Tuesday, January 19, 2010

Getting Rich by Giving More

As I was waiting for volunteer orientation at the Tualatin Library yesterday, I picked up a copy of the current Utne Reader and read an article called Get Rich Now. Rather than stock tips or ways to pay down debt and save more, this article focused on re-evaluating our lifestyles, reducing consumerism and refining our ideals. I found this passage relevant to the day of service:
Communitarianism refers to investing time and energy in relations with others, including family, friends, and members of one’s community. The term also encompasses service to the common good, such as volunteering, national service, and politics. Communitarian life is centered not around altruism but around mutuality, in the sense that deeper involvement with the other is rewarding to both the recipient and the giver. Indeed, numerous studies show that communitarian pursuits breed deep contentment. A study of 50-year-old men shows that those who have friends are far less likely to experience heart disease than those who do not. Another shows that life satisfaction in older adults is higher for those who articipate in community service.
(Emphasis mine.)
As I was reading this and thinking about my own volunteering history and how much I enjoy volunteering at the Tualatin Library, I realize there are lots of reasons why people might not volunteer or might think they cannot. Below are some suggestions to help you get started volunteering - feel free to add your own suggestions or stories in the comments section.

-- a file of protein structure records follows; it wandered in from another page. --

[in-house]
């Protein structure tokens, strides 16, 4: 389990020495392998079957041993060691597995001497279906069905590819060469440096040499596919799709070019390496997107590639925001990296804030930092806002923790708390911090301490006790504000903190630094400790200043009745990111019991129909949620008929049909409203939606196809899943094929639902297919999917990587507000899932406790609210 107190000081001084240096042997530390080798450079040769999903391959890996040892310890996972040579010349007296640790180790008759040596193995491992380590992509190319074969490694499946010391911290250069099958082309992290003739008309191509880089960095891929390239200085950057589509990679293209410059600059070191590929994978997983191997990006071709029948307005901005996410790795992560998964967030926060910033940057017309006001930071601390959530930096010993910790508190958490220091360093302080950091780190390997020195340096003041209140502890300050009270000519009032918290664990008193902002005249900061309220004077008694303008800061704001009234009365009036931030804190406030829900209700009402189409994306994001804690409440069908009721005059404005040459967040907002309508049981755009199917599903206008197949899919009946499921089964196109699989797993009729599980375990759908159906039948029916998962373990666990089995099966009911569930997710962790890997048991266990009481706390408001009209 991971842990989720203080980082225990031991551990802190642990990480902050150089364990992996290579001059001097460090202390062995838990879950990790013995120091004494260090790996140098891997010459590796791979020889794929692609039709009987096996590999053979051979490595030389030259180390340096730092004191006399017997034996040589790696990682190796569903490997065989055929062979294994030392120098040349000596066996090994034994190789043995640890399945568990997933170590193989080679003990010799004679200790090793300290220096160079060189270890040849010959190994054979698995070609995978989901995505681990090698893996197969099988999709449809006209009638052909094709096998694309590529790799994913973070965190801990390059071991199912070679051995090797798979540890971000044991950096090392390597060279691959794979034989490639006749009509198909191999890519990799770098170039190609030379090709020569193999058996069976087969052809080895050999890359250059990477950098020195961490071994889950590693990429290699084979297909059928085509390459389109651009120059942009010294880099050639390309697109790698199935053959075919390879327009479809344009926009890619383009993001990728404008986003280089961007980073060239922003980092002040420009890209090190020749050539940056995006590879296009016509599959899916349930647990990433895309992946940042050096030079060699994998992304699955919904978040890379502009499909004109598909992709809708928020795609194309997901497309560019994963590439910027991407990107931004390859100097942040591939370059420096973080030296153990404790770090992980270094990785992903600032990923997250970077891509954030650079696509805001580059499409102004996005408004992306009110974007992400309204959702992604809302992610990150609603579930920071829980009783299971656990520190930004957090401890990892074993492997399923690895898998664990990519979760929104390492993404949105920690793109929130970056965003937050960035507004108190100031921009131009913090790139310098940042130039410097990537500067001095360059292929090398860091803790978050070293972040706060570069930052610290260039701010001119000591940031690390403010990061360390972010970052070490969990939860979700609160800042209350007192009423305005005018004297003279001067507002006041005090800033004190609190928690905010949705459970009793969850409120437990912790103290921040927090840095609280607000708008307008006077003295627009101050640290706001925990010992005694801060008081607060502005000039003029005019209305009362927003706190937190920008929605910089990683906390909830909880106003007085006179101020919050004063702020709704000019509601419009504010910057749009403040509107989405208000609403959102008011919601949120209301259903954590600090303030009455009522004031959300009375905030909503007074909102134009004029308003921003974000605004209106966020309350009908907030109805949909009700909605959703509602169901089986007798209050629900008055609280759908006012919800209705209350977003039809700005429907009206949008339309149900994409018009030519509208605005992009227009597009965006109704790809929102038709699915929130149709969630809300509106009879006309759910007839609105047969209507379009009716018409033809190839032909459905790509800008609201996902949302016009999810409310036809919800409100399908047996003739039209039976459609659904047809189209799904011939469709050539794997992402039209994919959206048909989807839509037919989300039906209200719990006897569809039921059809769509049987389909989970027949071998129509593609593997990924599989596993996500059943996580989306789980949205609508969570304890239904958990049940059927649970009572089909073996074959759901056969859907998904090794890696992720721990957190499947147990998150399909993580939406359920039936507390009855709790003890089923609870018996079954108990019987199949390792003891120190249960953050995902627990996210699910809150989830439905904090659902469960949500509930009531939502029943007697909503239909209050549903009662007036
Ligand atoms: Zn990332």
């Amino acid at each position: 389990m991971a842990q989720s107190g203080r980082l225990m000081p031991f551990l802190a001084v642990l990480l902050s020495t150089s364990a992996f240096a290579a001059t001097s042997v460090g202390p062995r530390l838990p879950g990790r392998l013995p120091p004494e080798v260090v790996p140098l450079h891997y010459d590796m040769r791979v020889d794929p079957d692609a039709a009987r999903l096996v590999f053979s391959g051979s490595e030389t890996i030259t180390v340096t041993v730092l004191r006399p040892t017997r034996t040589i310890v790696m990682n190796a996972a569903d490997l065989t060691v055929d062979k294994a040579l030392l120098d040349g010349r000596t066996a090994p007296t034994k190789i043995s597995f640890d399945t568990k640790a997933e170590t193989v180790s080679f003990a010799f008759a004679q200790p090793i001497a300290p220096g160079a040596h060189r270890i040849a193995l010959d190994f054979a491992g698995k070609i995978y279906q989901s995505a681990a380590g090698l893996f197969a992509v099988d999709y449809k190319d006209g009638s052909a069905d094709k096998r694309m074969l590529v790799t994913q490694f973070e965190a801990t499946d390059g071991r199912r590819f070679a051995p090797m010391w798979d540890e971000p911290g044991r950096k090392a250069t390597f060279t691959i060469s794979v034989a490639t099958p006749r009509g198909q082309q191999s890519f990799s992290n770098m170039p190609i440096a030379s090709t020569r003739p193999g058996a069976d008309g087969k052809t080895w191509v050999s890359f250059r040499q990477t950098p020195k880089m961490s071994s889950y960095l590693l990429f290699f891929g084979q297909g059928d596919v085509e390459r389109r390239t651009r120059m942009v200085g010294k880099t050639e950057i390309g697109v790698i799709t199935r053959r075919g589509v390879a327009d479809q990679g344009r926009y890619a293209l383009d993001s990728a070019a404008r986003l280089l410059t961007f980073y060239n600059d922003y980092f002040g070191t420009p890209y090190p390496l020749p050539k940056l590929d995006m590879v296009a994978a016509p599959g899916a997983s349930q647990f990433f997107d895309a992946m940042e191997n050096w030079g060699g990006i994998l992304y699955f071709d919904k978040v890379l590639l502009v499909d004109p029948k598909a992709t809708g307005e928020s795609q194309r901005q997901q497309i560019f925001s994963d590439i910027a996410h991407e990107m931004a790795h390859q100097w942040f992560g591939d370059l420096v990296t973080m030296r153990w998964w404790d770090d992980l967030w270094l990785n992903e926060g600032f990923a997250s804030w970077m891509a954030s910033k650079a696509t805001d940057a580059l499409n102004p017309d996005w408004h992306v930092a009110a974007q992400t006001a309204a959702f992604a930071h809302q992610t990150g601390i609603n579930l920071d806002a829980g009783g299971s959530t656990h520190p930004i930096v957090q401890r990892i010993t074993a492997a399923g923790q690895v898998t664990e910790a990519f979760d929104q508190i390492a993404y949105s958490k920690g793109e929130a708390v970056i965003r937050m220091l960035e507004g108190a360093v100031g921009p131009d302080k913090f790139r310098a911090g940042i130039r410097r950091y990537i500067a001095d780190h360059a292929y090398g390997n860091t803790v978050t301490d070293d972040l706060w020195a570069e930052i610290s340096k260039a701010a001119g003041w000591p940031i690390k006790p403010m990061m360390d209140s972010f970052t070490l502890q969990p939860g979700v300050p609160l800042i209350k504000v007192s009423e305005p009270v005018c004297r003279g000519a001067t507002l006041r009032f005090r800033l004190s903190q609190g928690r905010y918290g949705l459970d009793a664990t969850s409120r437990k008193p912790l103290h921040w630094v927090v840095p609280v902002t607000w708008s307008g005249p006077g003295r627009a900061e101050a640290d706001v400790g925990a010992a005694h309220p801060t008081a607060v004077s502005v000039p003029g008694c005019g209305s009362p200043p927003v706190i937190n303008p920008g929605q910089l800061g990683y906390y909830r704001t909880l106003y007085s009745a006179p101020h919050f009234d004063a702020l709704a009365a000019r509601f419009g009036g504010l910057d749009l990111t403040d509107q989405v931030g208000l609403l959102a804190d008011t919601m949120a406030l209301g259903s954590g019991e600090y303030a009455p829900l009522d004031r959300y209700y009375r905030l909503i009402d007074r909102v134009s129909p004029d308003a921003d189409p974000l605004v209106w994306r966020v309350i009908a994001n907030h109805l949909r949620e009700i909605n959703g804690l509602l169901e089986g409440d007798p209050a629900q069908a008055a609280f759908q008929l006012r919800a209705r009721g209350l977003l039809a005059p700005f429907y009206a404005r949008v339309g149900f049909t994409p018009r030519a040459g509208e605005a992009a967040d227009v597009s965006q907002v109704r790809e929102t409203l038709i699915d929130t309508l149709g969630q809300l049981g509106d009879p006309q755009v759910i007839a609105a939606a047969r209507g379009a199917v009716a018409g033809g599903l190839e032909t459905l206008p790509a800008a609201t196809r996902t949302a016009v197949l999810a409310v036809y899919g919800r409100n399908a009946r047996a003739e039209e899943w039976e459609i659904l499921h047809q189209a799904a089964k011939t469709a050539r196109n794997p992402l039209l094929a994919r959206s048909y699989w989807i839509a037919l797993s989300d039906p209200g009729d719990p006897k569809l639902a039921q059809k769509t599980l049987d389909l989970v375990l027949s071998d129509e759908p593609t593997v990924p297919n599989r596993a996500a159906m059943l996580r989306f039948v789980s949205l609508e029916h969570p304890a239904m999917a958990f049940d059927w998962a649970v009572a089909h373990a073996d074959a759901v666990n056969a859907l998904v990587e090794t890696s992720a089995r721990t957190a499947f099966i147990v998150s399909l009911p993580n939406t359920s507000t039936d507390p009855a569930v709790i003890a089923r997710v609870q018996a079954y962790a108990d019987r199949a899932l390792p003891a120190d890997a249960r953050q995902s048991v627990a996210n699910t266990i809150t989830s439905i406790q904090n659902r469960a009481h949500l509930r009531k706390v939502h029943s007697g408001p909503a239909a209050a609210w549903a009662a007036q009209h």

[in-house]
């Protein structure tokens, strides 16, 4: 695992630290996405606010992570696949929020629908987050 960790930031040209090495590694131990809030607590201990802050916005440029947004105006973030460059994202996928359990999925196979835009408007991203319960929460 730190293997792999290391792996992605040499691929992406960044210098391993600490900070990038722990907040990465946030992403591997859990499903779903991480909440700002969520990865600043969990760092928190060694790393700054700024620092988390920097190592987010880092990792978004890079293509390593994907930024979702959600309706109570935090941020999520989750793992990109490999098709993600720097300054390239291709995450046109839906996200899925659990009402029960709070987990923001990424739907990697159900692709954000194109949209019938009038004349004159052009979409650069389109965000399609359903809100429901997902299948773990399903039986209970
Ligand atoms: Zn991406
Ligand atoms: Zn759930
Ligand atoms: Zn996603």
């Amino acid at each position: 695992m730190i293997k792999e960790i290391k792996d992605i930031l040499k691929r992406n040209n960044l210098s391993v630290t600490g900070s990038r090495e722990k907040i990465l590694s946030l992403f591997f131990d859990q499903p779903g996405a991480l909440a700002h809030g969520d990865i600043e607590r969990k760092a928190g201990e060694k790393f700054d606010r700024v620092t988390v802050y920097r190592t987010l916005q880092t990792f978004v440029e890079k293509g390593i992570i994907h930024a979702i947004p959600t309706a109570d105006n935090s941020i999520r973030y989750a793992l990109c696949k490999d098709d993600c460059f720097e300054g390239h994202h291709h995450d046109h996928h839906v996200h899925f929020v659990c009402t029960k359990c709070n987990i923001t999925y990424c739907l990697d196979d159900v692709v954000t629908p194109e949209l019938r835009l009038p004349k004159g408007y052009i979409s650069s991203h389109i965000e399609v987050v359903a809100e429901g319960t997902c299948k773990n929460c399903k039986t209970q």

1. Realize there is a job for everyone. Regardless of your age, experience or physical ability, everyone can give. Volunteers participate with a variety of jobs, including stuffing envelopes, reading to children, visiting the ill or home bound, planting trees and many, many more options.
  2. Try different options out for a day. If you aren't sure if you'd enjoy a particular opportunity, many organizations allow you to volunteer without commitment or you could participate in a special event day to try your hand.
  3. Volunteer with friends or family. Organize a group of friends or family to volunteer together - even a couple of hours really add up when you multiply them by a group.
  4. Volunteer doing something at which you are skilled. If you have a particular skill, be it construction or filing, someone can use it. It can be very gratifying to provide a specialized service.
  5. Do something that you feel passionate about. Find an organization with a mission you support - this will help you stay motivated and enthusiastic about your volunteer service.
  6. Keep your schedule and stamina in mind. It's easy to over commit when we're excited about volunteering and it's easy to get burned out, so communicate your scheduling needs to your volunteer coordinator and keep her updated if your situation or needs change.
  7. Realize that any and all time you donate has value - if you give a couple of hours per month or if you volunteer for the Peace Corps for three years, your donation of time and energy has value and is appreciated!
In any event, I hope that you will get out there and volunteer and have a great time doing it.

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